A charge for driving while intoxicated (DWI) has serious personal, financial, and legal ramifications. The threat to your freedom, reputation, and livelihood can be stressful and scary.
But one additional complication: your permanent record.
Read on to learn how long DWIs stay on your record in Texas, and what you can do to get them off.
How Long Does a DWI Stay on Your Record?
Without a strategic course of action, a DWI stays on your record forever. The laws in Texas are strict for this offense, and by default, the mark will remain for life. While the thought of a permanent record is disheartening, there are a few scenarios where wiping the slate clean is possible.
Ways to Get a DWI off Your Record in Texas
First-time Offenders Have a Shot at Clearing a DWI from their Record
Previously, DWI offenders had zero options for erasing the charge. However, there’s excellent news for those with no previous offenses. In 2017, a Texas law passed that gives defendants with no prior DWIs an opportunity to petition the court for a non-disclosure. Luckily, the law is retroactive, meaning even if the conviction happened before the law passed, all first-time offenders can take advantage of it.
There’s a required waiting period before applying and the length of time varies based on the penalties surrounding the charge. For example, those who served probation need to wait two years. The waiting period is three years for offenders who went to jail or received “time served.” Whether or not an ignition interlock device was part of the deal can significantly lengthen or shorten that timeframe. Every case is different, and since many details come into play, it’s best to have an experienced DWI lawyer review the case.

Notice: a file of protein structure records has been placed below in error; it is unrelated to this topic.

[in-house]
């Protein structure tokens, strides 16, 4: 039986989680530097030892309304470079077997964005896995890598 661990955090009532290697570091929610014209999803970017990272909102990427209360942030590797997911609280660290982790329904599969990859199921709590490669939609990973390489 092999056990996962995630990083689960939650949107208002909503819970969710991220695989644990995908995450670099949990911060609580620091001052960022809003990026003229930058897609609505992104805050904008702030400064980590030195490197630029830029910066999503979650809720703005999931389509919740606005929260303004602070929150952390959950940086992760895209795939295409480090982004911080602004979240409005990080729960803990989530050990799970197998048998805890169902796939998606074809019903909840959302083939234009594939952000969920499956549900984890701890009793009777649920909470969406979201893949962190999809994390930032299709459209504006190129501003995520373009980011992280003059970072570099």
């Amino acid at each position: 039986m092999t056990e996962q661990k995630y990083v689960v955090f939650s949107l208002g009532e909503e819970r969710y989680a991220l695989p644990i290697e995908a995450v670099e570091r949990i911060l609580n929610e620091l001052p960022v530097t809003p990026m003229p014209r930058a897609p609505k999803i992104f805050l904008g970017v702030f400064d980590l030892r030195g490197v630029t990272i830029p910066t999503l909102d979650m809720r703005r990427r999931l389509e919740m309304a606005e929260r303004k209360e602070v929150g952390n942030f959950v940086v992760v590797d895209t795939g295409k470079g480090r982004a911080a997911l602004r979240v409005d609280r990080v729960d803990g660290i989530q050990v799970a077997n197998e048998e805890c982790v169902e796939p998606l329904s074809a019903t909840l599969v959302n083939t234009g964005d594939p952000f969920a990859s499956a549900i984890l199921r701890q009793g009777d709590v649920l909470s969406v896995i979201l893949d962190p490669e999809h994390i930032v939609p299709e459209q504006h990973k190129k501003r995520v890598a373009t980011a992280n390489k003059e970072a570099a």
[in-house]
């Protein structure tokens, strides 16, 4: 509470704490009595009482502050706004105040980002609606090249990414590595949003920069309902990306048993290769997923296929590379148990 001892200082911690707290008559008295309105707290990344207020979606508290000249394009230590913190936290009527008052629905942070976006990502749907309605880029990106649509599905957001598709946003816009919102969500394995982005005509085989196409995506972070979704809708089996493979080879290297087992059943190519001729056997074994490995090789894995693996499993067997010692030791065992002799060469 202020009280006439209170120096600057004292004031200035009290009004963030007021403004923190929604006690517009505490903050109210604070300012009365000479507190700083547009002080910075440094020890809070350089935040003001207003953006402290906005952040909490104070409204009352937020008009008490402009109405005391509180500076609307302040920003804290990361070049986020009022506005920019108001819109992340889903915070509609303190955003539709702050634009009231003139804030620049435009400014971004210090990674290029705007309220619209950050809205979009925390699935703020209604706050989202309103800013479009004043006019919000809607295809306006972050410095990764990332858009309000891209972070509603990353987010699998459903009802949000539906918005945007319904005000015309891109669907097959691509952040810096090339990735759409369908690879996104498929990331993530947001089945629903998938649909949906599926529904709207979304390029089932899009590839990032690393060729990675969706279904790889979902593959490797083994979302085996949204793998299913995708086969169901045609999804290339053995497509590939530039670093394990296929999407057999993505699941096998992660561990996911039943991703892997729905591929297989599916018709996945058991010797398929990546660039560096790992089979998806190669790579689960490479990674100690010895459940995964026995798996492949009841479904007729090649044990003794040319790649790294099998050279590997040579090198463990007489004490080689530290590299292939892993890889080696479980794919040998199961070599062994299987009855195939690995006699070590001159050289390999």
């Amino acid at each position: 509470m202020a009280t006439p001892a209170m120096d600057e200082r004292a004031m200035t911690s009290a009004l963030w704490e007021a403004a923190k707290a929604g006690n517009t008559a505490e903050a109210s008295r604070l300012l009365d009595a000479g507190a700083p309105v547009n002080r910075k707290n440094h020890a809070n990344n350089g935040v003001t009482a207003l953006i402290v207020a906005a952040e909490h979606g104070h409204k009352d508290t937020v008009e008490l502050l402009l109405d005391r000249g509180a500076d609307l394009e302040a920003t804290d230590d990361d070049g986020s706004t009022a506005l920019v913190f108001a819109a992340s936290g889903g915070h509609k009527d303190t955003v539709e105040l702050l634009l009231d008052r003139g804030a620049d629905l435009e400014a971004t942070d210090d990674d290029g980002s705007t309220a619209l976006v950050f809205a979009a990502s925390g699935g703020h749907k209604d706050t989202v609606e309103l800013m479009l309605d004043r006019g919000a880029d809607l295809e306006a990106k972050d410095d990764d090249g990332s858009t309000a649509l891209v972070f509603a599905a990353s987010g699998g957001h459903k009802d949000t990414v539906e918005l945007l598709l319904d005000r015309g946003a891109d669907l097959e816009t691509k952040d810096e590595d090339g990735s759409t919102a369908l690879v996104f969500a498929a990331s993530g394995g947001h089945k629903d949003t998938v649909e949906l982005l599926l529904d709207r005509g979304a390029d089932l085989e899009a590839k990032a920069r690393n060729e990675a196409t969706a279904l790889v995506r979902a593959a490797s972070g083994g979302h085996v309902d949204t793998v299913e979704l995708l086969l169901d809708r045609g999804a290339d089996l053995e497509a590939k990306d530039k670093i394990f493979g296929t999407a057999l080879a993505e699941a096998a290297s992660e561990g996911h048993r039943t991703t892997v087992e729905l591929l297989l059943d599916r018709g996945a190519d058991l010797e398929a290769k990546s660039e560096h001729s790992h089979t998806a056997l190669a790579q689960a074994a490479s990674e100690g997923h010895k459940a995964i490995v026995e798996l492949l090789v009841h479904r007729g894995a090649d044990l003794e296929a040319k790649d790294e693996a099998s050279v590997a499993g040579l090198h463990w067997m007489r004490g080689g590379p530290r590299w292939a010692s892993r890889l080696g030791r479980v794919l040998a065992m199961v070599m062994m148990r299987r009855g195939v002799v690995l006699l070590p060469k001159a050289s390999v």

In Some Cases, a DWI Could be Expunged from the Record
Expungement is when a charge is totally deleted. Usually, it is only possible if the person charged was never convicted or if their case was dismissed. In rare instances, a DWI can be expunged if they were convicted and then pardoned. Victims of identity theft who can prove they are not the person that committed the offense are also eligible for expunction.
Other complex situations make expungement possible. Some defendants who participate in a pre-trial intervention program, or cases with incorrect procedures involving probable cause, could qualify. If the defendant was a minor at the time of the infraction, paid their fees, and fulfilled all court orders, expunging the charge is possible. Winning an appeal for a DWI conviction will get it erased, although the specific case details will determine if that is a realistic outcome.
Ways A DWI Record Can Affect You
Many prospective employers run a criminal report before hiring. While a DWI on the record won’t always end in losing the opportunity, it can reflect poorly on job prospects, resulting in losing out to a candidate with a clean record.